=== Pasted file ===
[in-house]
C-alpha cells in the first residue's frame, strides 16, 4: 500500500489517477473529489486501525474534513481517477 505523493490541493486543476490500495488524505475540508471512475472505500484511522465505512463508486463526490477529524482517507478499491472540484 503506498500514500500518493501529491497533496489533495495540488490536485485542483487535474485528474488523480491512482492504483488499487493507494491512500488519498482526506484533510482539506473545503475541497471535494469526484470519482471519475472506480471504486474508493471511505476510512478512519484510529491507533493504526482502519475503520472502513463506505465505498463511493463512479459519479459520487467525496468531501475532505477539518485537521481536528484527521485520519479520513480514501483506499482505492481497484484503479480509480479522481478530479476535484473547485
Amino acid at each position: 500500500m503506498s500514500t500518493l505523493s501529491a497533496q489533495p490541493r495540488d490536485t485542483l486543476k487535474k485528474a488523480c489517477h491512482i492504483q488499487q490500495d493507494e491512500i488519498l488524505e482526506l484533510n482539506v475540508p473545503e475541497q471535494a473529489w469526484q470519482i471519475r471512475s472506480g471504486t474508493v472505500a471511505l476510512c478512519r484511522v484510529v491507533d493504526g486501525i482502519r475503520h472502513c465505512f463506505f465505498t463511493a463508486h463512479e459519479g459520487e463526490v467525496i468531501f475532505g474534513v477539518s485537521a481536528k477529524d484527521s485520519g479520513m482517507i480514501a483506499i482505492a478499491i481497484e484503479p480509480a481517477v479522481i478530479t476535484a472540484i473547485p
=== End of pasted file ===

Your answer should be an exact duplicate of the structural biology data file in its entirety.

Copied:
[in-house]
C-alpha cells in the first residue's frame, strides 16, 4: 500500500489517477473529489486501525474534513481517477 505523493490541493486543476490500495488524505475540508471512475472505500484511522465505512463508486463526490477529524482517507478499491472540484 503506498500514500500518493501529491497533496489533495495540488490536485485542483487535474485528474488523480491512482492504483488499487493507494491512500488519498482526506484533510482539506473545503475541497471535494469526484470519482471519475472506480471504486474508493471511505476510512478512519484510529491507533493504526482502519475503520472502513463506505465505498463511493463512479459519479459520487467525496468531501475532505477539518485537521481536528484527521485520519479520513480514501483506499482505492481497484484503479480509480479522481478530479476535484473547485
Amino acid at each position: 500500500m503506498s500514500t500518493l505523493s501529491a497533496q489533495p490541493r495540488d490536485t485542483l486543476k487535474k485528474a488523480c489517477h491512482i492504483q488499487q490500495d493507494e491512500i488519498l488524505e482526506l484533510n482539506v475540508p473545503e475541497q471535494a473529489w469526484q470519482i471519475r471512475s472506480g471504486t474508493v472505500a471511505l476510512c478512519r484511522v484510529v491507533d493504526g486501525i482502519r475503520h472502513c465505512f463506505f465505498t463511493a463508486h463512479e459519479g459520487e463526490v467525496i468531501f475532505g474534513v477539518s485537521a481536528k477529524d484527521s485520519g479520513m482517507i480514501a483506499i482505492a478499491i481497484e484503479p480509480a481517477v479522481i478530479t476535484a472540484i473547485p